I’ll be on a panel discussing “Climate Change and the Election”.
Thursday, November 3, 6:30 – 8:00
From Aleta Brady (Wesleyan ’15):
“Midriver states have an important position and role to play in transboundary river basins as they intimately understand the needs and concerns of both their upriver and downriver neighbors. Midriver states also have a more complex perspective of their “rights” based on their combined upstream/downstream interests. This aspect is being ignored under contemporary analyses.”
From the Government Department:
Prof. Jennifer Piscopo (Occidental College) to speak this Thursday, September 22, on “Legislative Gender Quotas and Feminist Policymaking in Argentina and Mexico.” The talk is in PAC 002 at 4:30 PM.
Please join us, and please announce the talk in your classes.
Talk description: Legislative Gender Quotas and Feminist Policymaking in Argentina and Mexico
Does women’s presence in elected office lead to policies that advance women’s equality? Women hold 40 percent of seats in the lower houses of Argentina and Mexico, but progress on feminist reforms has stalled. Paradoxically, the more female lawmakers collaborate, the less the resultant legislation transforms women’s traditional roles.
Jennifer M. Piscopo, Assistant Professor of Politics at Occidental College, is the 2016-2017 Peggy Rockefeller Visiting Scholar at the David Rockefeller Center for Latin American Studies at Harvard University. Her research on representation, gender quotas and legislative institutions in Latin America has appeared in ten peer-reviewed journals and several edited volumes. With Susan Franceschet and Mona Lena Krook, she is editor of The Impact of Gender Quotas (Oxford University Press, 2012). Prof. Piscopo received her PhD in Political Science from the University of California, San Diego, and her M.Phil. in Latin American Studies from the University of Cambridge.
Students! It is an election year, which means it can be a great time to get involved in politics. Some possibilities:
General Election Participation
Connecticut League of Women’s Voters
Help inform voters!
Connecticut Citizen Election Audit
Help protect the integrity of the electoral process!
Common Cause Connecticut
Help promote voter registration and political accountability.
General election volunteer ideas
Connecticut Democratic Party
Fall Fellows Program
Apply by September 14 (new deadline)
Connecticut Republican Party
General Volunteer Form
Connecticut Green Party
General Volunteer Information
Connecticut Libertarian Party
General Volunteer Form
Connecticut Independent Party
Connecticut Working Families Party
While many offerings will take place this Spring, we do have a few courses offered this Fall, including:
West African Dance I
West African Dance II
West African Music and Culture (Beginners)
West African Music and Culture (Advanced)
Africa in World Politics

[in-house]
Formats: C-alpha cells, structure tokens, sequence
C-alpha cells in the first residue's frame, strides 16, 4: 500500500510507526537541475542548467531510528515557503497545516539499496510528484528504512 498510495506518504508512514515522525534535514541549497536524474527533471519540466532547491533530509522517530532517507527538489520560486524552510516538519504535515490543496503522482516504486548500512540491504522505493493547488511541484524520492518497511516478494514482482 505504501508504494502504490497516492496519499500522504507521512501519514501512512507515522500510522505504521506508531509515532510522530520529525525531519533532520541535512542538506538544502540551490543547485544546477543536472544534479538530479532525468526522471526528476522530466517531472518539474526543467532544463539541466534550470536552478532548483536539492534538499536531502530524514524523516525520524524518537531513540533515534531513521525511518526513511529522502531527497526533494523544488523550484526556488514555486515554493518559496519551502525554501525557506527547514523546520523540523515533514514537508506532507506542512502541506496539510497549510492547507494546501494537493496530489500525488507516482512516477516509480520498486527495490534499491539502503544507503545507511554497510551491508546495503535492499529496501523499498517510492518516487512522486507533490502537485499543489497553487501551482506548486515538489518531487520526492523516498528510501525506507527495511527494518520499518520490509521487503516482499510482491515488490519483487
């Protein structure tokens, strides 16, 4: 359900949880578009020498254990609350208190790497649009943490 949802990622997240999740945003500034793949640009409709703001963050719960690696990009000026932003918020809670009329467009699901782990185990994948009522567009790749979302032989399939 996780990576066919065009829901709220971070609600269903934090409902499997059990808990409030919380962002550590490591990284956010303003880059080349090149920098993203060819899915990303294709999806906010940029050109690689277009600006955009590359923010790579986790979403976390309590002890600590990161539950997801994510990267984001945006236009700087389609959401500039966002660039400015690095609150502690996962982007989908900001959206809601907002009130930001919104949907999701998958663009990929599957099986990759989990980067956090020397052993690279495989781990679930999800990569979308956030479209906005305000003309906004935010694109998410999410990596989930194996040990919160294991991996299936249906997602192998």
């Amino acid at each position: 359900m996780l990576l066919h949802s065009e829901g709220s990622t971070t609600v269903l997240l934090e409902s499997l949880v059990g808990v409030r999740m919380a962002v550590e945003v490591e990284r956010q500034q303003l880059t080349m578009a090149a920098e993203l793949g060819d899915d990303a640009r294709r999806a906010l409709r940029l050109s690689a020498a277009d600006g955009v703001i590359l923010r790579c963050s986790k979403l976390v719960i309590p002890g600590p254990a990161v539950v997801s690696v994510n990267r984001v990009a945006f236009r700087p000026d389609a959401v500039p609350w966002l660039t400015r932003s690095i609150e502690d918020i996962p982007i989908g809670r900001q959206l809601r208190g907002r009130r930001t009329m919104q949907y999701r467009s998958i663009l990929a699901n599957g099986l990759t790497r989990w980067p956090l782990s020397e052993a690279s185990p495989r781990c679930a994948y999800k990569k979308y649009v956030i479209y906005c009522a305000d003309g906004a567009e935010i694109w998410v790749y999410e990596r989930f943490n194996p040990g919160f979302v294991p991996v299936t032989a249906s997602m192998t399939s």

For some reason, several other courses are not yet listed online as African Studies courses, but should be of interest:
Global Africa, Anthropology 110
Critical Global Health, Anthropology 316
Jungle and Desert in Francophone African Literature, French 382
Keep in mind there are many other courses that naturally overlap with an interest in Africa, including language courses in Arabic, French and Portuguese, Comparative Politics in the Middle East (includes North Africa), and courses on the African Diaspora (look at African American Studies and American Studies lists).
Please contact me if you have any questions about the applicability of such courses towards our African Studies Minor.
South Africa had a nice start to the Olympics as their football squad forced host Brazil to a draw in their first game.
Meanwhile, Nigeria barely made it to its first football match, arriving in Rio just hours before playing Japan. It didn’t matter. Nigeria won 5-4.
While most African countries have relatively small delegations, we can expect some interesting performances during the games.
Here are some places to find news about Africa and the Olympics:
Let me know in the comments if you find other sources and I will add them!
Two pillars underpin Africa’s approach to climate change negotiations: One is the “African Common Position,” and the other is the development of a negotiating coalition for presenting that position. This report explores the roles that Africa’s regional powers—Egypt, Ethiopia, Nigeria, and South Africa—play in supporting this African approach. These regional powers do not share the same interests as the rest of the continent. Not only do they differ based on energy production (Nigeria) and consumption (South Africa), but also in terms of their general vulnerabilities and readiness to face climate change. Even where they share interests, they often view these negotiation processes as serving goals other than solving the problems of climate change. Despite such issues, Africa still needs its regional powers to play a role in ongoing global negotiations, and the world will likely continue to focus on at least some of them as continental representatives.
May 2016, Vol. 16, No. 2, Pages 110-129
This is definitely worth a look. Really demonstrates the scale of the crisis in an interactive way.